Lecumberri Cidoncha Arquitectos RE House

Source: Lecumberri - Cidoncha Arquitectos Architect: Jokin Lecumberri LarreaArchitect: Antonio J. Cidoncha PérezPhotography: Pedro PegenauteLocation: Lérruz, Navarra, SpainYear: 2021
Date: July 9, 2024

In Lérruz time stopped several decades ago. The hands that tilled the cereal of Lizoain valley did not find replacement and its population decreased until it became a place of seasonal recreation. Against the trend, a young couple with strong roots in the valley chose a plot of land in the northwest perimeter of the village to settle down and start a family. With almost no internet access, but fully aware of the benefits of rural life.

As it could not be otherwise, the project starts from the clients’ concern to integrate into the place, physically and materially. The construction tradition of the area itself made compactness another unavoidable starting point.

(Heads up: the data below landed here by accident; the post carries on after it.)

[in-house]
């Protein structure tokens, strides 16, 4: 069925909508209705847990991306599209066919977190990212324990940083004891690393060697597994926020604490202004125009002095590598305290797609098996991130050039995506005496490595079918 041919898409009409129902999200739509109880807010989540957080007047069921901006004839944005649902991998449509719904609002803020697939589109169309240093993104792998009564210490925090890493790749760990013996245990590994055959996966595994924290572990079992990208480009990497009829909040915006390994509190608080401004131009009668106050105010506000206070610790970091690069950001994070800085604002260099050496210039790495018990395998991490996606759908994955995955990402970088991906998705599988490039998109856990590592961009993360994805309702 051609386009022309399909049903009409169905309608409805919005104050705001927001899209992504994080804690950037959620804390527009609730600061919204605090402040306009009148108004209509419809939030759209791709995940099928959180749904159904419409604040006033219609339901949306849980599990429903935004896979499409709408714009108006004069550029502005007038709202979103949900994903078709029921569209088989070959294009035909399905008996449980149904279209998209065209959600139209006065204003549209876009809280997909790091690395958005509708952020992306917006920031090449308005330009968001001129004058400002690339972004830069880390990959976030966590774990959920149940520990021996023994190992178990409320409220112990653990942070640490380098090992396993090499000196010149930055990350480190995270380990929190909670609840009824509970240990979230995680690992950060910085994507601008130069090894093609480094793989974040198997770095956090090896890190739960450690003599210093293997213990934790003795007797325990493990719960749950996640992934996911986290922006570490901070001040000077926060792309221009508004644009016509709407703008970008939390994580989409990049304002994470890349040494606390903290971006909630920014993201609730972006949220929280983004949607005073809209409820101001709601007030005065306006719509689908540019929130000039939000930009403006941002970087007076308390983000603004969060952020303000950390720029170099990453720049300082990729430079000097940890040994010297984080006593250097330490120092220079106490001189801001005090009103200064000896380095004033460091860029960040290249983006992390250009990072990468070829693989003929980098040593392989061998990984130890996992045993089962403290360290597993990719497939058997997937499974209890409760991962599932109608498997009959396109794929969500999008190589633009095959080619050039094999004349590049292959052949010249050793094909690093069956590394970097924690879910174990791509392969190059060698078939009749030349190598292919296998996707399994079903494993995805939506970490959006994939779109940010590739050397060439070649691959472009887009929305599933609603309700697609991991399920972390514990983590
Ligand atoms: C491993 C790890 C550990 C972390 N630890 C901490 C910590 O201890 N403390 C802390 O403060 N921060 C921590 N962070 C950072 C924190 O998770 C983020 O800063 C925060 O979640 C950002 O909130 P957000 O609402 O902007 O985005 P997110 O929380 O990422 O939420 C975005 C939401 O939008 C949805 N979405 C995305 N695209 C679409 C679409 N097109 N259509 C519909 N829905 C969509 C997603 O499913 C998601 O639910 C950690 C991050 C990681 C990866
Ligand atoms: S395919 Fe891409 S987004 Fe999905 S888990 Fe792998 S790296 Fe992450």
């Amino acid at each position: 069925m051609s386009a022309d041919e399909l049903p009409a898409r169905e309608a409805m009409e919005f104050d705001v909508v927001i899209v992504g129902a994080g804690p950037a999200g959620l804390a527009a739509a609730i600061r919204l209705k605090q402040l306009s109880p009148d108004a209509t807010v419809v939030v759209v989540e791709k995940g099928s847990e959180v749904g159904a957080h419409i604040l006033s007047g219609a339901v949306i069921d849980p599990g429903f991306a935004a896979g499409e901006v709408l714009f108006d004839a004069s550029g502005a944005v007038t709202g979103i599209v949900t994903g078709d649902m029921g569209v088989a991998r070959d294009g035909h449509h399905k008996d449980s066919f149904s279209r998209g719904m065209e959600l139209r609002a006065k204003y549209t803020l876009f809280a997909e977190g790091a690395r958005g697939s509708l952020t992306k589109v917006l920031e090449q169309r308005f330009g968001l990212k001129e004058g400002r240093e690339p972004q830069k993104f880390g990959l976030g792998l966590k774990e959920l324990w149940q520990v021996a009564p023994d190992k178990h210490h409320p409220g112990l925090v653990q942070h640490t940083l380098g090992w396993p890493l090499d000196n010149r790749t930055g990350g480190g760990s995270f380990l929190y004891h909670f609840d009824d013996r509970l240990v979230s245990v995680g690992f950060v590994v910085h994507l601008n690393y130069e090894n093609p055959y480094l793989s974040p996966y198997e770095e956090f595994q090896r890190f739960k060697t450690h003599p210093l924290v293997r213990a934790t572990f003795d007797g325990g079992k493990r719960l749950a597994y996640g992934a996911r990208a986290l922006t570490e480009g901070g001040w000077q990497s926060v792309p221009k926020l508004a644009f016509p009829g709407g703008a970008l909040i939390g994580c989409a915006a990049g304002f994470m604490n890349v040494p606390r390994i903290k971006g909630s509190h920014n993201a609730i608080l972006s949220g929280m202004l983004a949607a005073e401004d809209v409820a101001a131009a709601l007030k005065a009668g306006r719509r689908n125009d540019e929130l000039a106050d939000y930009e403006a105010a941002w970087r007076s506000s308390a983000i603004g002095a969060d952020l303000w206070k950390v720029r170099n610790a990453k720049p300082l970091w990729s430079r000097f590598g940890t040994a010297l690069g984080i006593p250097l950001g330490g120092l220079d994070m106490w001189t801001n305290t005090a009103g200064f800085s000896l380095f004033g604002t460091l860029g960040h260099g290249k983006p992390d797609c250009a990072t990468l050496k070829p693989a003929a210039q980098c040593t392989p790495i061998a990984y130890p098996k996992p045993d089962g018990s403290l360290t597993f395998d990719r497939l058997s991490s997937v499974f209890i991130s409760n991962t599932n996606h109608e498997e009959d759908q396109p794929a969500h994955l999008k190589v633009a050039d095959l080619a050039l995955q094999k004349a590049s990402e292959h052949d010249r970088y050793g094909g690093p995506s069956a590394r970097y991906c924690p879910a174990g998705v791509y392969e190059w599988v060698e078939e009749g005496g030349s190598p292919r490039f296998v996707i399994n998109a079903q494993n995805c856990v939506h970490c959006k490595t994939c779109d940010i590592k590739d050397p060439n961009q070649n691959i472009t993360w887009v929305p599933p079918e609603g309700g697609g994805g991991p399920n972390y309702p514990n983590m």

Thus, the volume that houses the public program of the dwelling appears as a simple prism of stone and tile, which is positioned on the plot in continuity with the edges and slopes of the nearby buildings. From this position it descends to a semi-buried floor, with the vocation of a cave, which houses the rooms, and from which the lower garden is reached, which at the same time faces naturally to the valley.

It is from this space where the scale of a volume that overlooks the valley is perceived, accepting its condition of new limit and facade of the village. This condition of limiting the plot, along with the manipulation of the topography, allowed us to propose a formal duality that would respond on the one hand to a deep sense of belonging to the place and at the same time dialogue from abstraction with a distant landscape. The large windows that frame the valley are resolved trying to dilute as much as possible the limits between the interior of the house and the landscape.

For the construction of the house, local workers and sometimes self-builders were used, taking advantage, as far as possible, of the resources present in the plot itself and its surroundings.

Despite the existence of access to all services, it was considered the possibility of making the house self-sufficient in terms of energy, seeking, once again, a minimal impact on its immediate surroundings. To this end, it has a wood-fired biomass boiler for hot water and heating, solar panels strategically placed to complement the electricity supply and a water tank to store and reuse water from the frequent rains.


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